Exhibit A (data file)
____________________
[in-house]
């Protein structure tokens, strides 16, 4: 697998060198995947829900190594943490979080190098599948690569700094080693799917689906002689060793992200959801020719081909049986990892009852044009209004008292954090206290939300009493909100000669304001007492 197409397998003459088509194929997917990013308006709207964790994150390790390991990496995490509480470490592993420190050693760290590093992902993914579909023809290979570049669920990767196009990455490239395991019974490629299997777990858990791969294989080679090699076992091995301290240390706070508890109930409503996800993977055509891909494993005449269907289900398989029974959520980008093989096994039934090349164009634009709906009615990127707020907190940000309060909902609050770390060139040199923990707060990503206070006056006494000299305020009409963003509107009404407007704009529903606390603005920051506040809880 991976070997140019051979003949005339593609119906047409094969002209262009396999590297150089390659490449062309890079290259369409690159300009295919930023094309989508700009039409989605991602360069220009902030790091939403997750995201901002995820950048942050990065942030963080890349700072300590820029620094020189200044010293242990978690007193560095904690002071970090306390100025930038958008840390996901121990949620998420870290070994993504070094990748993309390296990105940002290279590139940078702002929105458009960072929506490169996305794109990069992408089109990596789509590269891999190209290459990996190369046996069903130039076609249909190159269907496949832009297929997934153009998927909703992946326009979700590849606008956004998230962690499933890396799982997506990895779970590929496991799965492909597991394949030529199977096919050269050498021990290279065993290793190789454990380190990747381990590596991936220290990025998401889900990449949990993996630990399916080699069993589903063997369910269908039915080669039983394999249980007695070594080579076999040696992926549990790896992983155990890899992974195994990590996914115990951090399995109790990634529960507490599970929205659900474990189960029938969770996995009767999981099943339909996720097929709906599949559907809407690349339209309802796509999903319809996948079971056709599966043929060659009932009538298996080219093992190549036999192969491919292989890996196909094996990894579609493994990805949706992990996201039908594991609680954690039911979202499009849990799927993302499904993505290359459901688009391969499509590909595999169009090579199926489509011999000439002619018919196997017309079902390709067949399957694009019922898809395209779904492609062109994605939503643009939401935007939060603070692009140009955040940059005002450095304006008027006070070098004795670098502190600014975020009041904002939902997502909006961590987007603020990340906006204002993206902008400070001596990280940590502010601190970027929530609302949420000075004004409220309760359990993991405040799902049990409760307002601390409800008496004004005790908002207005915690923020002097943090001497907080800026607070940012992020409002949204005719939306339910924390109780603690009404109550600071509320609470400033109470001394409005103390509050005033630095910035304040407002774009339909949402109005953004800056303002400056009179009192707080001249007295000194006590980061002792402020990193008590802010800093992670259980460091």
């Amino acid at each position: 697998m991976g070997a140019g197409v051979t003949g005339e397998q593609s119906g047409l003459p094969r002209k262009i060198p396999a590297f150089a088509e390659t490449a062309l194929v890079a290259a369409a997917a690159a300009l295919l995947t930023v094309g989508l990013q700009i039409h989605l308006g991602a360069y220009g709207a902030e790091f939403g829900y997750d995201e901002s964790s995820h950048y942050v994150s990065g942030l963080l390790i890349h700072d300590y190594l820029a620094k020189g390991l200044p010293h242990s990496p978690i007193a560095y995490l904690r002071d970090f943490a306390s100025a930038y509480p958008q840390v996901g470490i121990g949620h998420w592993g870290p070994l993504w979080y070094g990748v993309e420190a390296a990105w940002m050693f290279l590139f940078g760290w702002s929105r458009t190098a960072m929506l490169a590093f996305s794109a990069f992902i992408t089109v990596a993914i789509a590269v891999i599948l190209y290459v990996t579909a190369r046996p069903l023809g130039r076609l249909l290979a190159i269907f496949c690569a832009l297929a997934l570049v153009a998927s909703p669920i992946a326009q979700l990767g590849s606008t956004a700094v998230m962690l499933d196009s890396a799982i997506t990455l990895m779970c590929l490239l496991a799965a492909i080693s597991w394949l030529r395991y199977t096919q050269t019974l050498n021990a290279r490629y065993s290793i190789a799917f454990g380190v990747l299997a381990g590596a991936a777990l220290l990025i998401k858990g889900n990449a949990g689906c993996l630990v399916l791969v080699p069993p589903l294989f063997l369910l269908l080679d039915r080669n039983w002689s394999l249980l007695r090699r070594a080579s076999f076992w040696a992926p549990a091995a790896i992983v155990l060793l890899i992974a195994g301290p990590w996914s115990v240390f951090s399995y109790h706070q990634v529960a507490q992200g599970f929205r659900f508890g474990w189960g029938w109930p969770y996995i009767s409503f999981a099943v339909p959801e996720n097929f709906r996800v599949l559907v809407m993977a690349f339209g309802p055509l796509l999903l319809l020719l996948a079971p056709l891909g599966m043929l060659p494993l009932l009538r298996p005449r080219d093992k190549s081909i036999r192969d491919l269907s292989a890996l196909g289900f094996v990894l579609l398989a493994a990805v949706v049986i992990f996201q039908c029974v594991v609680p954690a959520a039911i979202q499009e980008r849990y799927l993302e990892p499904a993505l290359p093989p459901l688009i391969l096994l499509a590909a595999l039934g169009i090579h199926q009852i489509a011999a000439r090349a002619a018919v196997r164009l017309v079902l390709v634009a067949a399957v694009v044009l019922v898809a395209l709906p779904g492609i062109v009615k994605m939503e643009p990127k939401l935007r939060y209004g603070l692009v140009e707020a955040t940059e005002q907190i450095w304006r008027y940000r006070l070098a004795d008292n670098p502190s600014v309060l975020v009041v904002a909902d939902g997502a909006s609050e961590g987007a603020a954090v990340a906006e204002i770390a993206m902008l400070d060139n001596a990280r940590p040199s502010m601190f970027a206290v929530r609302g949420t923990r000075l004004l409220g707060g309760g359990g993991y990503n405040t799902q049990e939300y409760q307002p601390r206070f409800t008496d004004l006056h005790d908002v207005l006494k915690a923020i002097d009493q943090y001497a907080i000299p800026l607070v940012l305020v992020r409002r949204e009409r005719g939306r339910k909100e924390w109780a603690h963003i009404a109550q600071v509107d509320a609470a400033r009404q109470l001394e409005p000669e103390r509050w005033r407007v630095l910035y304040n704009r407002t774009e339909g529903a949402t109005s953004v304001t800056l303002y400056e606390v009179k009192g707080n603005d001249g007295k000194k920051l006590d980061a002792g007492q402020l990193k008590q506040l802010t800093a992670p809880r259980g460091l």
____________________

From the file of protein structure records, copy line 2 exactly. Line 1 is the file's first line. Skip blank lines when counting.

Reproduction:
């Protein structure tokens, strides 16, 4: 697998060198995947829900190594943490979080190098599948690569700094080693799917689906002689060793992200959801020719081909049986990892009852044009209004008292954090206290939300009493909100000669304001007492 197409397998003459088509194929997917990013308006709207964790994150390790390991990496995490509480470490592993420190050693760290590093992902993914579909023809290979570049669920990767196009990455490239395991019974490629299997777990858990791969294989080679090699076992091995301290240390706070508890109930409503996800993977055509891909494993005449269907289900398989029974959520980008093989096994039934090349164009634009709906009615990127707020907190940000309060909902609050770390060139040199923990707060990503206070006056006494000299305020009409963003509107009404407007704009529903606390603005920051506040809880 991976070997140019051979003949005339593609119906047409094969002209262009396999590297150089390659490449062309890079290259369409690159300009295919930023094309989508700009039409989605991602360069220009902030790091939403997750995201901002995820950048942050990065942030963080890349700072300590820029620094020189200044010293242990978690007193560095904690002071970090306390100025930038958008840390996901121990949620998420870290070994993504070094990748993309390296990105940002290279590139940078702002929105458009960072929506490169996305794109990069992408089109990596789509590269891999190209290459990996190369046996069903130039076609249909190159269907496949832009297929997934153009998927909703992946326009979700590849606008956004998230962690499933890396799982997506990895779970590929496991799965492909597991394949030529199977096919050269050498021990290279065993290793190789454990380190990747381990590596991936220290990025998401889900990449949990993996630990399916080699069993589903063997369910269908039915080669039983394999249980007695070594080579076999040696992926549990790896992983155990890899992974195994990590996914115990951090399995109790990634529960507490599970929205659900474990189960029938969770996995009767999981099943339909996720097929709906599949559907809407690349339209309802796509999903319809996948079971056709599966043929060659009932009538298996080219093992190549036999192969491919292989890996196909094996990894579609493994990805949706992990996201039908594991609680954690039911979202499009849990799927993302499904993505290359459901688009391969499509590909595999169009090579199926489509011999000439002619018919196997017309079902390709067949399957694009019922898809395209779904492609062109994605939503643009939401935007939060603070692009140009955040940059005002450095304006008027006070070098004795670098502190600014975020009041904002939902997502909006961590987007603020990340906006204002993206902008400070001596990280940590502010601190970027929530609302949420000075004004409220309760359990993991405040799902049990409760307002601390409800008496004004005790908002207005915690923020002097943090001497907080800026607070940012992020409002949204005719939306339910924390109780603690009404109550600071509320609470400033109470001394409005103390509050005033630095910035304040407002774009339909949402109005953004800056303002400056009179009192707080001249007295000194006590980061002792402020990193008590802010800093992670259980460091």